Can you really become a YouTube millionaire?

Fancy earning $7m a year? All you have to do is upload a few videos to YouTube…

At least that is the case for the Swedish video-game commentator ‘PewDiePie’, who currently ranks as the video-sharing site’s biggest star, writes Ben Flanagan. His short and sometimes shrieky videos have attracted an astronomical 9.5 billion views, helping propel the 25-year-old into stardom – and a six-figure salary.

But striking it rich on YouTube is not, of course, as simple as making a few home videos – something many professional uploaders in the Middle East have found.

It is certainly possible to make money from the site, either from a one-off viral hit, or by having a consistent string of popular uploads. The Google-owned site’s official partners get to keep about 55 percent of the advertising revenue derived from videos they upload, which – in PewDiePie’s case, at least – can amount to millions.

But YouTube ads don’t quite add up like that for some professional YouTube uploaders in the Middle East.

Sima Najjar, the Founder / CEO of ekeif
Sima Najjar, the Founder / CEO of ekeif

Sima Najjar, based in Jordan, is the founder of the ‘how-to’ site eKeif, which began life in 2012 as a YouTube channel while its main website was still under construction. Its videos, in Arabic, include guides on everything from beauty tips and cookery to health and family advice.

The eKeif YouTube channel (‘keif’ means ‘how’ in Arabic) now has more than 161,800 subscribers, and 46 million video views, with about 55 percent coming from Saudi Arabia. Hit videos include one on how to put braids in your hair and another on how to stop pans from boiling over by putting a wooden spoon on top (who knew?).

Ms Najjar said her company – an official YouTube Partner – produces between 40 and 50 videos a month, using both an in-house team and freelancers. But while she says the company earns revenues amounting to thousands of dollars a month from YouTube, this does not cover the expense of creating the videos in the first place.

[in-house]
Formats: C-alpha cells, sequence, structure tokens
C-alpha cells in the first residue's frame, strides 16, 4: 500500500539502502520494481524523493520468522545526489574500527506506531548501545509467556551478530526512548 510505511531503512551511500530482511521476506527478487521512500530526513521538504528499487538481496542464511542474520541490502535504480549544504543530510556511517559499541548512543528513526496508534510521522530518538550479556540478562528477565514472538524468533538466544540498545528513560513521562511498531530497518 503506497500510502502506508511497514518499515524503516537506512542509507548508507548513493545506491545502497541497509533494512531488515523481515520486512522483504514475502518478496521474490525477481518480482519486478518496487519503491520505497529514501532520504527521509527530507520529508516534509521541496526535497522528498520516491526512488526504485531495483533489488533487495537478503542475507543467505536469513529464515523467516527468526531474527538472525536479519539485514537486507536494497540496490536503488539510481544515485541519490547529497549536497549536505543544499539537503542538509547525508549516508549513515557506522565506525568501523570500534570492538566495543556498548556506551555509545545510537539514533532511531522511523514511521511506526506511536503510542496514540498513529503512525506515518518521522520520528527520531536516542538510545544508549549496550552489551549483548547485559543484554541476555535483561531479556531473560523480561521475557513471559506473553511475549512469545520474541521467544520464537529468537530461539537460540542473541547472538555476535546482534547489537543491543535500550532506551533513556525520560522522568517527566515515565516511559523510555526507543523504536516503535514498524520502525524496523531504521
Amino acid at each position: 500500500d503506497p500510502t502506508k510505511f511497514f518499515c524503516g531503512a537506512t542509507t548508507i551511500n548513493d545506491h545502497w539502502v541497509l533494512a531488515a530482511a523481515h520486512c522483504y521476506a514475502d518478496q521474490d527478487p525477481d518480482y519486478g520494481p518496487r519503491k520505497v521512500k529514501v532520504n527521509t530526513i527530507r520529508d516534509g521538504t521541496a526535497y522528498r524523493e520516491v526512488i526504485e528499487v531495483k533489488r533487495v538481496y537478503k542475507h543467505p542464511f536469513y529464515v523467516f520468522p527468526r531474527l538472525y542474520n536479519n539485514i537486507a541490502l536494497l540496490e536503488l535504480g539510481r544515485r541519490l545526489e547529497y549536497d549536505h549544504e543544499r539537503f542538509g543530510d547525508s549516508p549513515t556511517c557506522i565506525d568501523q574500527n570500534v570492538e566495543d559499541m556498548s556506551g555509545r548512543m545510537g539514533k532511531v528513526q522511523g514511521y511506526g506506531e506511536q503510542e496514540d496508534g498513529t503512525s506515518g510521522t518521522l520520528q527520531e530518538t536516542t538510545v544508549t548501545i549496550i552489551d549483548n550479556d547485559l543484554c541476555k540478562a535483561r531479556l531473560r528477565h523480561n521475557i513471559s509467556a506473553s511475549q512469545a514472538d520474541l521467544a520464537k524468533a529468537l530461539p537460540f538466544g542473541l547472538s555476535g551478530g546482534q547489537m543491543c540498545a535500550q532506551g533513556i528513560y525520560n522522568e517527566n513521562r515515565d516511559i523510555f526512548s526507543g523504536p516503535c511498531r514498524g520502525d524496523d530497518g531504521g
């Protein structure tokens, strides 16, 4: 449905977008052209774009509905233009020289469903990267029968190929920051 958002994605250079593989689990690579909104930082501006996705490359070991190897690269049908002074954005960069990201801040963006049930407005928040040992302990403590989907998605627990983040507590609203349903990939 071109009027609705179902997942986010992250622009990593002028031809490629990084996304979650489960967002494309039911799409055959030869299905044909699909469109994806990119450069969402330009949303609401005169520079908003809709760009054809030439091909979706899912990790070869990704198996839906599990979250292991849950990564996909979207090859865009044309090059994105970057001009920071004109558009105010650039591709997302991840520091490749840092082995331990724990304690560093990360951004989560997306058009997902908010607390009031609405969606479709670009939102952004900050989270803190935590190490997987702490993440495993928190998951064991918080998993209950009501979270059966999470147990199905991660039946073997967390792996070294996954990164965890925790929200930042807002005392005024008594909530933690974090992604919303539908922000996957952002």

“It’s not going to pay all the bills, that’s for sure,” Ms Najjar said.

“For us, because it’s a huge team and we have a pool of freelancers and the in-house team and we have marketing expenses, we actually have a lot of expenses to pay that cannot be covered only from YouTube.”

Ms Najjar said she would like YouTube to give more support to companies specialising in creating videos. But she said it is still a “great platform”, given it can be used to both make money, drive traffic to your website, and get feedback on what kind of videos users want.

Another Middle Eastern start-up with a strong YouTube presence is the Arabic-language parenting site SuperMama.me, which typically produces about five videos a week. The site, which launched in 2011, currently has about 230,000 YouTube subscribers and more than 32 million video views.

Yasmine El Mehairy, the Egypt-based co-founder of SuperMama, said video was becoming more and more important for the site.

“You can’t just depend on written text content. Because now most mothers are active on their phones, they’re in a hurry, they don’t want to read the answers,” she said.